We’re also supporting genotyping technology development, recognizing that everybody wants genotypes dirt cheap as soon as possible, and that the current methods are interesting but none of them has broken the sound barrier as far as the cost. We want to get down to the point where you can do a genotype for perhaps .01 cents, not the current 10 cents. If we’re going to really tackle whole-genome association studies with this haplotype map, we’re going to have to drop the costs very substantially.

Is there a percentage of that 85 percent for extramural funding that is dedicated to technology development as opposed to research and sequencing?

COLLINS: In our extramural portfolio we spend about $25 million on technology development, but it varies from year to year and, of course, it’s a function of opportunity. It is the way in which we’re trying to invest in the future to make sure that we don’t get stuck in the current mode of sequencing, genotyping, expression analysis, or proteomics.

A fair amount of this technology development is going to be invested in proteomics. Our view of proteomics is that this is an enormous challenge to try to tackle the protein repertoire of a mammalian cell, and we don’t really as yet have the technology tuned to the point where that could be done in a cost-effective way. 2D gels and mass spec are great, but we’ve got to do better than that if we’re going to see more than five percent of the proteins in a cell.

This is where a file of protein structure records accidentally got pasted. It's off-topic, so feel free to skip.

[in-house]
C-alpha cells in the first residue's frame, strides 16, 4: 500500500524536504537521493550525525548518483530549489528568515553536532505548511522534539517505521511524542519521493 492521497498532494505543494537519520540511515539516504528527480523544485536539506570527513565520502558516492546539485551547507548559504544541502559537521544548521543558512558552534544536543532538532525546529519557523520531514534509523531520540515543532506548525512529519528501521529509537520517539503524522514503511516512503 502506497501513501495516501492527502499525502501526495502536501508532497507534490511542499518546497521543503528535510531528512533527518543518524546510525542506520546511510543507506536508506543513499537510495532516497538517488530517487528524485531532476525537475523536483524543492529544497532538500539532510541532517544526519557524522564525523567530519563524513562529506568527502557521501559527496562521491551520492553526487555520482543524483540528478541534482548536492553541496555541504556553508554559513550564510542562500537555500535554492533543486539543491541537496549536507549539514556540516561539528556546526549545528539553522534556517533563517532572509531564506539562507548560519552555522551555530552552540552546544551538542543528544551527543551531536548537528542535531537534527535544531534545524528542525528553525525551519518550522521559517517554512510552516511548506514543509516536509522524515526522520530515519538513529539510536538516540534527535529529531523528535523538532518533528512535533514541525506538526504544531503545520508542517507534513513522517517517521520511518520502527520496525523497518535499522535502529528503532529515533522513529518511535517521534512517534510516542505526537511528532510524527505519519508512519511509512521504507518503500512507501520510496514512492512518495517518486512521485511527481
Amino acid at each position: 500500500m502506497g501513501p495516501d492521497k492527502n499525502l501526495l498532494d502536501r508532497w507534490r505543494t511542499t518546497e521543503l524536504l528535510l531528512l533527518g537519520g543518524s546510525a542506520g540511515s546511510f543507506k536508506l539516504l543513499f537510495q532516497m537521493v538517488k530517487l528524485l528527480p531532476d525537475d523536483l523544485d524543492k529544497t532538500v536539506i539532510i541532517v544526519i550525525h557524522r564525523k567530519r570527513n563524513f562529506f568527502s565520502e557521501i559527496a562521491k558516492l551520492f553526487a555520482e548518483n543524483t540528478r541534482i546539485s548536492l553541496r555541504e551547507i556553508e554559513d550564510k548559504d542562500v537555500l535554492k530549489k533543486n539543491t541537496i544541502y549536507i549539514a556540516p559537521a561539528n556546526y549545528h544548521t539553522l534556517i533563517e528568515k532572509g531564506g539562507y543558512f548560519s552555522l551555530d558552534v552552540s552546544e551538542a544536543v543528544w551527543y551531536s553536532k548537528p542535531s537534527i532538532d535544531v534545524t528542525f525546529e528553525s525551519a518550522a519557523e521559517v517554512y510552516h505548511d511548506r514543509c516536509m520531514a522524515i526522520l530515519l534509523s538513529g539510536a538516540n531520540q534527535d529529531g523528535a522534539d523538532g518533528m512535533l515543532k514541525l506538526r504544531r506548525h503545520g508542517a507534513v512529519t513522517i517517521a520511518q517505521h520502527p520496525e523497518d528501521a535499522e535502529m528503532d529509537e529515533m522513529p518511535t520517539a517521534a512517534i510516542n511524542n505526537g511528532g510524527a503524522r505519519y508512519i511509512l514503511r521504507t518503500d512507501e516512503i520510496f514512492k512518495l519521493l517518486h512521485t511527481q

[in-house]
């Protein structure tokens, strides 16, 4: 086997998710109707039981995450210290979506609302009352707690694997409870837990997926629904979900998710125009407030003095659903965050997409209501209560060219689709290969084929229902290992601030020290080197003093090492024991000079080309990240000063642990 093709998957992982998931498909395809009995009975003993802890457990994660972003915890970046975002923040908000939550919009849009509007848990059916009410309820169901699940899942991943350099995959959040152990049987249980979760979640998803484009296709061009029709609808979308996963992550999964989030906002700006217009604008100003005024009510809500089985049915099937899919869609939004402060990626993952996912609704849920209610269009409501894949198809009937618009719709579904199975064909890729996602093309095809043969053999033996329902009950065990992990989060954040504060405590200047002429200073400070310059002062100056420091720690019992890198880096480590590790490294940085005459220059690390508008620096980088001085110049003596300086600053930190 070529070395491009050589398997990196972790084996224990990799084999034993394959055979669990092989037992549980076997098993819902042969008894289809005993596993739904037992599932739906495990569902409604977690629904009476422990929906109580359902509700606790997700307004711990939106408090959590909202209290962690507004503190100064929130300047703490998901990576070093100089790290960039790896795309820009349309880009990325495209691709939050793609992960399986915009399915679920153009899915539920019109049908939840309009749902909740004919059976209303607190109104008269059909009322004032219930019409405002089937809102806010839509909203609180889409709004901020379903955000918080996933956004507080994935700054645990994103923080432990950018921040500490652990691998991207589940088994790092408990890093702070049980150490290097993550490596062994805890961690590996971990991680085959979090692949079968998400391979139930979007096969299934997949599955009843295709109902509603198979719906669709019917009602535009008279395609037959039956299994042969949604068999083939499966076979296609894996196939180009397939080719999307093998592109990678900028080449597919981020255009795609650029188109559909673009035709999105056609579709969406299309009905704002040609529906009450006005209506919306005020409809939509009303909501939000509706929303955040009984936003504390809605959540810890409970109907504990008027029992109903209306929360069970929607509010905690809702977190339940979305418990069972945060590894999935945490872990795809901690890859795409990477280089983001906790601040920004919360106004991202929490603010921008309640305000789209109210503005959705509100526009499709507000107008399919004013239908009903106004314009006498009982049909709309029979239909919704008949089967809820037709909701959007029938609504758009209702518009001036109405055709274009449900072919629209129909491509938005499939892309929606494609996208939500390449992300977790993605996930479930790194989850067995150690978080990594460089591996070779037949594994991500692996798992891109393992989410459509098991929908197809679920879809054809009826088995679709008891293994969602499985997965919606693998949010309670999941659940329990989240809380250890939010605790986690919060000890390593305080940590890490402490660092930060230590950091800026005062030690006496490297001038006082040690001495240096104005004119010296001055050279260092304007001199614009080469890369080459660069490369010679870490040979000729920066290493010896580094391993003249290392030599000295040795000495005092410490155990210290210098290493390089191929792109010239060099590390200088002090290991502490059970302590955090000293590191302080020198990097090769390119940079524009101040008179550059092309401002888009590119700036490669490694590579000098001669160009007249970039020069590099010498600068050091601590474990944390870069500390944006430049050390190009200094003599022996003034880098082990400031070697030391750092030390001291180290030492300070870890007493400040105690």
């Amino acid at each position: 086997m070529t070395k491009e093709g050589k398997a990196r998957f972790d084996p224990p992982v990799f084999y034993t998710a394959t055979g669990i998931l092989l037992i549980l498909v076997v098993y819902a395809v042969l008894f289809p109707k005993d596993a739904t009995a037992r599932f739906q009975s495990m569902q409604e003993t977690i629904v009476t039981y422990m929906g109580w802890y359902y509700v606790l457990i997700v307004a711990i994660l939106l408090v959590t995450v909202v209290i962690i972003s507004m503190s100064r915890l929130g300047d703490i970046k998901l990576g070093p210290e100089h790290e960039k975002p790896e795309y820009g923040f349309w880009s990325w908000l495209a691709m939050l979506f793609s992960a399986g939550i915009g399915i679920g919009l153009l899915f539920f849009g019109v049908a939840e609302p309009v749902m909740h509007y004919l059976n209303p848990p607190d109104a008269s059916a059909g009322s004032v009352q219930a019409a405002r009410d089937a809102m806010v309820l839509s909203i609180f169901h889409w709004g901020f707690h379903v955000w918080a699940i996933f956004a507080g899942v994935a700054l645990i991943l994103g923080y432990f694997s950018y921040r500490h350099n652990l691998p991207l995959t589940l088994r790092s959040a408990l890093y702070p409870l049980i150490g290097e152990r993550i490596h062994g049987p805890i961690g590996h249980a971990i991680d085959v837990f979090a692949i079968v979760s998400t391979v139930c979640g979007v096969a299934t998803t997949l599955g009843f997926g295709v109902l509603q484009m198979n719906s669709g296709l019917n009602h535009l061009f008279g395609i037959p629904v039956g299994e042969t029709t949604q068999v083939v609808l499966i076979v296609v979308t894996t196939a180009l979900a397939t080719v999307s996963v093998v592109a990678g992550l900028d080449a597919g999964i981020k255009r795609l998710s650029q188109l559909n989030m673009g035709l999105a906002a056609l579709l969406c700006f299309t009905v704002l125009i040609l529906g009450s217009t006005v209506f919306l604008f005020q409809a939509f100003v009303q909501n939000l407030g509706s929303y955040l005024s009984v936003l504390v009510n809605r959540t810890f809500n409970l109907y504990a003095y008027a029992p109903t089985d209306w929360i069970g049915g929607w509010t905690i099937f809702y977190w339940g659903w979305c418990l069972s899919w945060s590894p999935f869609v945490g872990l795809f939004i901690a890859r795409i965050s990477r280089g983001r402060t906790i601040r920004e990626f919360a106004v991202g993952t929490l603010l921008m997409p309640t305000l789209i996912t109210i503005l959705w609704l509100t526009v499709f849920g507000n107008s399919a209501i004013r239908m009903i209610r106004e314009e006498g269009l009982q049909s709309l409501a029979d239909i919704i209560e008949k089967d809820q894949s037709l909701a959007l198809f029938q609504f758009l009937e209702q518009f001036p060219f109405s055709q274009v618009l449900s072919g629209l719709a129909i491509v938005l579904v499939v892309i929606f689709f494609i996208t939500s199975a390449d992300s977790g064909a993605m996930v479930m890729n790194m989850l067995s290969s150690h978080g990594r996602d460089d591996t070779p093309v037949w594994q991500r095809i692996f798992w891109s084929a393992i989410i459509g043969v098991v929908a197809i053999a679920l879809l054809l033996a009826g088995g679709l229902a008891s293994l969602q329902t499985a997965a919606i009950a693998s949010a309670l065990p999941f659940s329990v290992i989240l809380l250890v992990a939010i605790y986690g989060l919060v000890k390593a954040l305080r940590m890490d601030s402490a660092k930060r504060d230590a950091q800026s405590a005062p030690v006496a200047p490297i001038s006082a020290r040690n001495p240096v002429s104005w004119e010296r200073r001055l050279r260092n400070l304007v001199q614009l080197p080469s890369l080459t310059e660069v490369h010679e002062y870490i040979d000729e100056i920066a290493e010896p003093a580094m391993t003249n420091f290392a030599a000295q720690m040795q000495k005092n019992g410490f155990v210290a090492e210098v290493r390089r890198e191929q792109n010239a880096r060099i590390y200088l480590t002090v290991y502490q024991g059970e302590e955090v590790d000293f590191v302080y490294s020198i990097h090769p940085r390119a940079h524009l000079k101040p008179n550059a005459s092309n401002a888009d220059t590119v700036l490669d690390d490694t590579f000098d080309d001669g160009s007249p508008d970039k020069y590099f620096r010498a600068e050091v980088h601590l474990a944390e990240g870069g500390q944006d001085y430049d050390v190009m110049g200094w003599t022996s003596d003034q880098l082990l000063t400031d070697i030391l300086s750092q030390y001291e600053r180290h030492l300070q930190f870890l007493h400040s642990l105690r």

So we also have a large interest in trying to improve the technology for doing proteomics in mammalian cells so that not only can you characterize what proteins are present and where they’re located in the cell, but what they interact with, what post-translational modifications they have, and so on.

Are there specific examples of new proteomics technology that you’re supporting?